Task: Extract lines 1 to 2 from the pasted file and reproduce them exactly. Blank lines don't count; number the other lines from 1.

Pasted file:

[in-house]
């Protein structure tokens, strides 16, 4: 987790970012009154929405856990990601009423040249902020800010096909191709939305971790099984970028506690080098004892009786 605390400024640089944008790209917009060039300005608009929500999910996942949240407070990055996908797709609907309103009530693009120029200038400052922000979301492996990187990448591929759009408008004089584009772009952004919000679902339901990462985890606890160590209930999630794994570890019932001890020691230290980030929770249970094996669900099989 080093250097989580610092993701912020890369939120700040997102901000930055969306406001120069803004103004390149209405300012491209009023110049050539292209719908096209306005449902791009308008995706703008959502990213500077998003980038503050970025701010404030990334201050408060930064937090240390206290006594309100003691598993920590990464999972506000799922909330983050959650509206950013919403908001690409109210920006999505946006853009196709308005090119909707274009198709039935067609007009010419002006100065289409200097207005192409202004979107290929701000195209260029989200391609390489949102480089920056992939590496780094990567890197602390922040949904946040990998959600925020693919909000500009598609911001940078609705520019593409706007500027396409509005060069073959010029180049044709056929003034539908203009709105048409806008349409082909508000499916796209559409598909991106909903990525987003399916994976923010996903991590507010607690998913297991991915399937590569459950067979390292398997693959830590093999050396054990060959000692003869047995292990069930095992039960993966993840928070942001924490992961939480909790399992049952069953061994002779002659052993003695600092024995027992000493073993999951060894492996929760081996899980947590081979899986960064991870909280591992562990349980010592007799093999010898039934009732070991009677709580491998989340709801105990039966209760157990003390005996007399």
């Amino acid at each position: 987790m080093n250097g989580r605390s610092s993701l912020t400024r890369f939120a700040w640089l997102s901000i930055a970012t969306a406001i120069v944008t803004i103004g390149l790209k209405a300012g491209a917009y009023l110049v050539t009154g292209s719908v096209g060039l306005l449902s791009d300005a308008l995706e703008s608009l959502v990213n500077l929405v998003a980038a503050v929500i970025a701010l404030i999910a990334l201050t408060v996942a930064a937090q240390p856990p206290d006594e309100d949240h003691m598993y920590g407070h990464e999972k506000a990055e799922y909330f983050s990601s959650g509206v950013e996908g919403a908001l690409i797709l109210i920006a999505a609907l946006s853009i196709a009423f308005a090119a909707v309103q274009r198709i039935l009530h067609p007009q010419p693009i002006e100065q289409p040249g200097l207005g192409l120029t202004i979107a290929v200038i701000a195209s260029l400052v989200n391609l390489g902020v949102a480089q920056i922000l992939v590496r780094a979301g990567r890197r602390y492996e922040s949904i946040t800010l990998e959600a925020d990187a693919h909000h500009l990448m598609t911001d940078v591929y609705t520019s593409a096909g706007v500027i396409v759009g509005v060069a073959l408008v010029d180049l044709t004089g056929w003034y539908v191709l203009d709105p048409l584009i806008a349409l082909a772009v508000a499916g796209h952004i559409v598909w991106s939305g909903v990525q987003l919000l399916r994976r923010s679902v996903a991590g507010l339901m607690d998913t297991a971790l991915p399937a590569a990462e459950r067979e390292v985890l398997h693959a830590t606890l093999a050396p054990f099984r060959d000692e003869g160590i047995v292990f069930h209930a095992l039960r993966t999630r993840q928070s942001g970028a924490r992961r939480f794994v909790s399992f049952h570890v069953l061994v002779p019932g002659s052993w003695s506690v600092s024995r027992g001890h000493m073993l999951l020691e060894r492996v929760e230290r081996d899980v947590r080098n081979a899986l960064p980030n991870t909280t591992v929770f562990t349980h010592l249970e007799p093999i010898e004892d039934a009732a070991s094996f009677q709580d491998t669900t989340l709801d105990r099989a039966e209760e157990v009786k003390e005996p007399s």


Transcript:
[in-house]
């Protein structure tokens, strides 16, 4: 987790970012009154929405856990990601009423040249902020800010096909191709939305971790099984970028506690080098004892009786 605390400024640089944008790209917009060039300005608009929500999910996942949240407070990055996908797709609907309103009530693009120029200038400052922000979301492996990187990448591929759009408008004089584009772009952004919000679902339901990462985890606890160590209930999630794994570890019932001890020691230290980030929770249970094996669900099989 080093250097989580610092993701912020890369939120700040997102901000930055969306406001120069803004103004390149209405300012491209009023110049050539292209719908096209306005449902791009308008995706703008959502990213500077998003980038503050970025701010404030990334201050408060930064937090240390206290006594309100003691598993920590990464999972506000799922909330983050959650509206950013919403908001690409109210920006999505946006853009196709308005090119909707274009198709039935067609007009010419002006100065289409200097207005192409202004979107290929701000195209260029989200391609390489949102480089920056992939590496780094990567890197602390922040949904946040990998959600925020693919909000500009598609911001940078609705520019593409706007500027396409509005060069073959010029180049044709056929003034539908203009709105048409806008349409082909508000499916796209559409598909991106909903990525987003399916994976923010996903991590507010607690998913297991991915399937590569459950067979390292398997693959830590093999050396054990060959000692003869047995292990069930095992039960993966993840928070942001924490992961939480909790399992049952069953061994002779002659052993003695600092024995027992000493073993999951060894492996929760081996899980947590081979899986960064991870909280591992562990349980010592007799093999010898039934009732070991009677709580491998989340709801105990039966209760157990003390005996007399």